aging – Physical activity makes a difference
WORDS BY Marylene Vestergom
Did you know, according to the 2019 participACTION Report Card on Physical Activity for Adults, three of the biggest positive effects physical activity can have on Canadians’ lives as we enter our 60s, 70s and 80s: increased mobility, independence and cognitive wellness.
There is no question, as we age, our bodies take a hit. According to the participACTION study: along with “slowed reaction time, there is decreased muscle and bone strength, which directly reduces balance.”
Dr. Greg Wells, a performance physiologist and a senior associate scientist at Sick Kids Hospital in Toronto, says keeping the body limber as one age can only reap dividends. And it doesn’t mean you have to go to the gym. “Exercise, whether it’s going for a walk around your neighbourhood, raking leaves or even playing with your grandchildren etc., keeps your DNA young. We have caps at the end of our DNA called telomeres, which are like aglets at the end of a shoelace. The length and strength of these telomeres increase and are maintained in people who exercise consistently. So, a 55-year-old runner has telomeres that are the same length as a 25-year-old, proof that regular exercise protects our DNA.”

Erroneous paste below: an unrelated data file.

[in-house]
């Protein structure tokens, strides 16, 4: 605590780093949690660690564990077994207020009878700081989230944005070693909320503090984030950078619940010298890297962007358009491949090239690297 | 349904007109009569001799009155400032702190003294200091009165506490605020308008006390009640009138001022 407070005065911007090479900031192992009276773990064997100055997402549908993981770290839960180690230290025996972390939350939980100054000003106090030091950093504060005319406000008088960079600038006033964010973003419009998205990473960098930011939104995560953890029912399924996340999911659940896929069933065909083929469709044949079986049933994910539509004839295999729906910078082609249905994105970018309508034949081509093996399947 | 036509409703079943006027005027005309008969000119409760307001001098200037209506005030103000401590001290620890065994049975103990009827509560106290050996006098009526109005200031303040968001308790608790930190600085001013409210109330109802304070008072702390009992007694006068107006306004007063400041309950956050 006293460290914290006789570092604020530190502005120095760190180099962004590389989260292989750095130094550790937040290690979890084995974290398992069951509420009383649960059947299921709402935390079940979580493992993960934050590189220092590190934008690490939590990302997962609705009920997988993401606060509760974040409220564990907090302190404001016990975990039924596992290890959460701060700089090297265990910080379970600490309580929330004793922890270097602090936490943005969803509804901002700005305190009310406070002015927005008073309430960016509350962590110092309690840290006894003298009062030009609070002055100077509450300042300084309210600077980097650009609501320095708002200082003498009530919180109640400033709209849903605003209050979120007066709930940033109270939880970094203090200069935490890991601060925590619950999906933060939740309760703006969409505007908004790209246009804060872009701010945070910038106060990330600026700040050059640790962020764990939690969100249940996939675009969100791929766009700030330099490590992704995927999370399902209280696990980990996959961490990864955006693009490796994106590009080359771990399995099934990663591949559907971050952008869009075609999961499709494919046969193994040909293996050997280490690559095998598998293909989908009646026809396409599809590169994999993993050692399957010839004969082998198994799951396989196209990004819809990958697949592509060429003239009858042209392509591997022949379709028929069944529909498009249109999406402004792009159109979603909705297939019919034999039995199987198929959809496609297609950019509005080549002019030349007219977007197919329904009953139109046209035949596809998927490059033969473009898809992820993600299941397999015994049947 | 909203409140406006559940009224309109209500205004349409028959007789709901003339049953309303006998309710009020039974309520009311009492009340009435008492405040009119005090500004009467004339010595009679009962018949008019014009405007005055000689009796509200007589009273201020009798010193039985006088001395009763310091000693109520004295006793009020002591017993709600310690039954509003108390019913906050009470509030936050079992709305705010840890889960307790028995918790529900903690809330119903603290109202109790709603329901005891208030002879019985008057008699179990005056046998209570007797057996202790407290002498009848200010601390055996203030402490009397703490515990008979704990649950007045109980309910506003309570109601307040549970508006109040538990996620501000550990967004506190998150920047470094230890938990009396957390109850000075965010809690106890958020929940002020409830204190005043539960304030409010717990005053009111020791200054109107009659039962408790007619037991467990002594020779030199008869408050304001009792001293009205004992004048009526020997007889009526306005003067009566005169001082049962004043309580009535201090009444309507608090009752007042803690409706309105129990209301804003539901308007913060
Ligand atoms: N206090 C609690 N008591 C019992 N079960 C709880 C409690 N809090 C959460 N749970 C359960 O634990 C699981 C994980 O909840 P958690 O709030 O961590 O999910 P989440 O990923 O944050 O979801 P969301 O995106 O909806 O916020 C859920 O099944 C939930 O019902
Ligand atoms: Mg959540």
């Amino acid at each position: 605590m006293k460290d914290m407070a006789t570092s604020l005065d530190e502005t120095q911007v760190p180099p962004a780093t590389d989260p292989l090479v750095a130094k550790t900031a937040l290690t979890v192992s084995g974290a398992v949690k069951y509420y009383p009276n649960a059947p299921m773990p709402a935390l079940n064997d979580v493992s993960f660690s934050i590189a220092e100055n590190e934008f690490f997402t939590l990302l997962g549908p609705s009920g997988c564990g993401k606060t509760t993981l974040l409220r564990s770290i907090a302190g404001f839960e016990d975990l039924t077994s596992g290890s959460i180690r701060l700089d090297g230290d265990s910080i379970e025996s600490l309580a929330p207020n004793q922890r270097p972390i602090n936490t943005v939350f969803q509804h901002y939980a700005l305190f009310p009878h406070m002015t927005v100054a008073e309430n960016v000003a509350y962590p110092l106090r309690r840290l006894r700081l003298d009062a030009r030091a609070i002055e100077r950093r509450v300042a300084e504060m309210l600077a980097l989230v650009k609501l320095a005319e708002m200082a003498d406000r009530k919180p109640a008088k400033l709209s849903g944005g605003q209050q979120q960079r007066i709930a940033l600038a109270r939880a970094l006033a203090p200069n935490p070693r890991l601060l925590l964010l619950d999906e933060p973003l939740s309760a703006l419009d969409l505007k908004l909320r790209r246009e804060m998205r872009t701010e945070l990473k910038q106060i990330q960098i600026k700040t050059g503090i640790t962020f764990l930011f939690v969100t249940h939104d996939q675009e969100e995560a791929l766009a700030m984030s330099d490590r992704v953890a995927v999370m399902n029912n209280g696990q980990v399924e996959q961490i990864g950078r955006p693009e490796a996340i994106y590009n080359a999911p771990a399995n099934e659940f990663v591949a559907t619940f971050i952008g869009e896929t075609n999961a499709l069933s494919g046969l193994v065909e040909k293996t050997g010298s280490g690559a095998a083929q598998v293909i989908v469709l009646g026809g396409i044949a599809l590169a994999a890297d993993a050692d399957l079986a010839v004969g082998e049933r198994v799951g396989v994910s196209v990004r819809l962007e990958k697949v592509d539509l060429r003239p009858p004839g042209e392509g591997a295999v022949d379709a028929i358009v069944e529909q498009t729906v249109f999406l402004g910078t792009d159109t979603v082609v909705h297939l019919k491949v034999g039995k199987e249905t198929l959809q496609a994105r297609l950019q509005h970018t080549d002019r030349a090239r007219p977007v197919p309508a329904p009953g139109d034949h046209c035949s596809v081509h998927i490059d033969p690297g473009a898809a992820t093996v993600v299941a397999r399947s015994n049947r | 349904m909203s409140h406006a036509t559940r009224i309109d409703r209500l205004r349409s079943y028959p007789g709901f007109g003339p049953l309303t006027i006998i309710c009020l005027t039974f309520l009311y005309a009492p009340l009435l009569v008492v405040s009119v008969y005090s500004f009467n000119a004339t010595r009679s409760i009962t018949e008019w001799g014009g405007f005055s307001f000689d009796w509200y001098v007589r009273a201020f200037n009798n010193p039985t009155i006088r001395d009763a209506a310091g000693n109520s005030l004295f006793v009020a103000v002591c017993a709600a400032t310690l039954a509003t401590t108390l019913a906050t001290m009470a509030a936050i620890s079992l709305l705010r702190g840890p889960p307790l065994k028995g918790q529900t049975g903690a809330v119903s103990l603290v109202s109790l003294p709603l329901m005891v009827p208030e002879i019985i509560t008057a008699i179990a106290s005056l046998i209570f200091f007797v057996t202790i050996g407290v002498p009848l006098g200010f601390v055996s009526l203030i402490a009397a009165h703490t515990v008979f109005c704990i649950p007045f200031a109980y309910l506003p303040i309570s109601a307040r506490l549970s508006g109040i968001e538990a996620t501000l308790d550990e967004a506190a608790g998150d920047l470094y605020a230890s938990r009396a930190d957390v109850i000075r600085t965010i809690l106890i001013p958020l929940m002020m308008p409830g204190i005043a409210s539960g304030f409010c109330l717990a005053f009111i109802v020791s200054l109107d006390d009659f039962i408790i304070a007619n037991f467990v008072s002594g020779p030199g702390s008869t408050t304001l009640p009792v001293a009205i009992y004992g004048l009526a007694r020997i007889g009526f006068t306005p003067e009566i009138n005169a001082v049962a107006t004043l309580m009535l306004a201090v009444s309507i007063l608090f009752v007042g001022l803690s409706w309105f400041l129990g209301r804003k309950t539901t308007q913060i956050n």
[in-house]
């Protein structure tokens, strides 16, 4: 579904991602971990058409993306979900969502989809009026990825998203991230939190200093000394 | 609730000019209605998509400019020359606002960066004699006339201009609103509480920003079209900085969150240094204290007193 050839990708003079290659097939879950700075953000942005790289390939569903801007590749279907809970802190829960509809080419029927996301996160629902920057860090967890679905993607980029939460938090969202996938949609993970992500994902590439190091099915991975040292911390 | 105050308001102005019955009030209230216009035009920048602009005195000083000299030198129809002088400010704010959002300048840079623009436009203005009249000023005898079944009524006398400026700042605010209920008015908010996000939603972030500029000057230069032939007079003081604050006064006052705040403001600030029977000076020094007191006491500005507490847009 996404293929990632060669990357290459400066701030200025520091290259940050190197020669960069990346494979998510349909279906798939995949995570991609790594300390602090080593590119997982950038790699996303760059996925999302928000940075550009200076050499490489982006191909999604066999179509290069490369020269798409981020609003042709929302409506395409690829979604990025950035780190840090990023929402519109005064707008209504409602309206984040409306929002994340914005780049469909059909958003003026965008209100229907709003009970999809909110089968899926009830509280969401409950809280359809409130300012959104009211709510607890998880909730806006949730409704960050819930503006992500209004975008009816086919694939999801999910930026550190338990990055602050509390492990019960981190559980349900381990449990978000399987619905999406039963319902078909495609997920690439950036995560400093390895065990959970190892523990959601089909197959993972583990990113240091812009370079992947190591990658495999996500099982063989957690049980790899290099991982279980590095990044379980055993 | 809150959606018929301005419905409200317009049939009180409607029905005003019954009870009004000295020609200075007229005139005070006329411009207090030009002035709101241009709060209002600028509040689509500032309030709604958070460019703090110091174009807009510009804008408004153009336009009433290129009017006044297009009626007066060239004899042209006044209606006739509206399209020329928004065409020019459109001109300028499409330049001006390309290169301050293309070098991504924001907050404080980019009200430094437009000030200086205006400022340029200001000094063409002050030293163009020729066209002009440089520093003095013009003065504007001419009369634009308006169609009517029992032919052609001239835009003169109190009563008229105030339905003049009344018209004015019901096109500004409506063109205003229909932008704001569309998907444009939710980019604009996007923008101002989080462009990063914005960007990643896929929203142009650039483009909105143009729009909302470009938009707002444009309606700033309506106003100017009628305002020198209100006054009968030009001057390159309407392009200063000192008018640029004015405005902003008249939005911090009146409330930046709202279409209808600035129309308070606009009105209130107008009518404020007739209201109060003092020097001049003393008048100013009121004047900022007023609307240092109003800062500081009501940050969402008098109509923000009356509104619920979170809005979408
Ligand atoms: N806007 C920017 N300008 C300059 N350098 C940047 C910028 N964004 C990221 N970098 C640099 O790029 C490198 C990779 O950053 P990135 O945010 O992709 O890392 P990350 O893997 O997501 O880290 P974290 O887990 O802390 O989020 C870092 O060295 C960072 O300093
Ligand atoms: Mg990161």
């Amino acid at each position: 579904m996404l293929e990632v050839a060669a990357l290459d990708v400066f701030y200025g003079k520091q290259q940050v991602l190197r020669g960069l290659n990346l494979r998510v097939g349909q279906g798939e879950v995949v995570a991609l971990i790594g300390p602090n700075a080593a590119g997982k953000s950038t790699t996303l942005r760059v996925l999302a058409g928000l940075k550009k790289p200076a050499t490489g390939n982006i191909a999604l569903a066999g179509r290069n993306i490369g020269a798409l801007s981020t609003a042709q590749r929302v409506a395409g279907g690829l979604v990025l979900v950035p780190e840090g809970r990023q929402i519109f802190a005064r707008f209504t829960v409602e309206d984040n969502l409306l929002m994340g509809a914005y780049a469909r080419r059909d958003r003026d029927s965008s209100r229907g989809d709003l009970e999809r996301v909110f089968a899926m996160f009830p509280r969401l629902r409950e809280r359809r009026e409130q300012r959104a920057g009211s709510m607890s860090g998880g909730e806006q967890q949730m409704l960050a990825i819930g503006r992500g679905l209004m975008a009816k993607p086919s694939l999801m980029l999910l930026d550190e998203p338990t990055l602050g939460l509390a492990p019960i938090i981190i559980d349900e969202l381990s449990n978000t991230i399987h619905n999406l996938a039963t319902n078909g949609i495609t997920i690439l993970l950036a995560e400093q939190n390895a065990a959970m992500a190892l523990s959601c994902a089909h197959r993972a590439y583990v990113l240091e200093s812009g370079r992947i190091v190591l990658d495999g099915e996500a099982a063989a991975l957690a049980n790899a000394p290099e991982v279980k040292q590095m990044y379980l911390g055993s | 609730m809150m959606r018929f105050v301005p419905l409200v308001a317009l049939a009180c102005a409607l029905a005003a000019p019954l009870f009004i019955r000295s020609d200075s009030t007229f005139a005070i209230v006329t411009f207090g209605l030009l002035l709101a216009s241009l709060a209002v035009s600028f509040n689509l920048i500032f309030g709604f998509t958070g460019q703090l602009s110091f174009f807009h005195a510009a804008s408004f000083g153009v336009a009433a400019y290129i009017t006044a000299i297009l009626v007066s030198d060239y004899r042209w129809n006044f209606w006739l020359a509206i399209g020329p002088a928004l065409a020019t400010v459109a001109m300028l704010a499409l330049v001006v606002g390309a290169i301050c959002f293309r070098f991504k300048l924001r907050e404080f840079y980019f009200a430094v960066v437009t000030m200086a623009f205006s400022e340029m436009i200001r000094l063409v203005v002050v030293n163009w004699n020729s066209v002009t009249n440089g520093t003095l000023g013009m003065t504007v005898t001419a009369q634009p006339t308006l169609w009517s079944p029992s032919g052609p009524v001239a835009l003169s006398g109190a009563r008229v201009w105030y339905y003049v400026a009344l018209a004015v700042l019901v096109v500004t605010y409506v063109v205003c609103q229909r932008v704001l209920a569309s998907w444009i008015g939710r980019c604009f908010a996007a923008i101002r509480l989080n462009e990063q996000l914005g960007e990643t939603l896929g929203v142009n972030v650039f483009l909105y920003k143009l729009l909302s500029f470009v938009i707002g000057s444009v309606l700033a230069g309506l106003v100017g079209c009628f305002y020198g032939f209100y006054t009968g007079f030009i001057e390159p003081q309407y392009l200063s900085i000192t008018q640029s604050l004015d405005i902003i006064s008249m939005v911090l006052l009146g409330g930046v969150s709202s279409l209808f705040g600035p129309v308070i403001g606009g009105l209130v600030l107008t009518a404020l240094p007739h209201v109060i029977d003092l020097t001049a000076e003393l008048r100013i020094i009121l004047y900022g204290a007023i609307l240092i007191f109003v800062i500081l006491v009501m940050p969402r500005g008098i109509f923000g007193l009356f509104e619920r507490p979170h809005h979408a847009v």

Most importantly, Wells wants people to know: “15 minutes of walking every day is enough to decrease risk from breast cancer and colon cancer by 24–40%. It doesn’t have to be hard exercise, and it doesn’t have to be very long – just 15 minutes a day will have tremendous gains over time.”
The good news: we can rewire our bodies and minds by being active. “It’s simple, we just need to move every day. The fact is 85% of our population doesn’t get enough physical activity to prevent a chronic disease. You don’t need to worry about hitting heart rate targets – you simply have to move.”
Being active means building stamina. As we age, stamina can help us perform daily tasks such as walking up a set of stairs, grocery shopping and performing household chores. The key is regularity.
Wells also points out that cardiovascular type exercises, including a brisk walk, cycling, or a yoga class, help make our heart, lungs, and blood better but don’t forget resistance training. Whether you’re carrying your groceries, gardening, clearing your walkway from snow, anything that will put stress on our muscles or bones that’s specifically challenging our muscular-skeletal system is helpful.
“We traditionally think that aging is when our muscles get smaller, bones get weaker, and our brains stop working as well as they did when we were younger. However, a lot of research suggests these are not really a symptom of aging so much as a result of physical inactivity. So, what we think of aging is really a disease of being less active or not active enough.”
We’ve heard it before – use it or lose it. When it comes to slowing the aging process, Wells, says the way we age is in our control.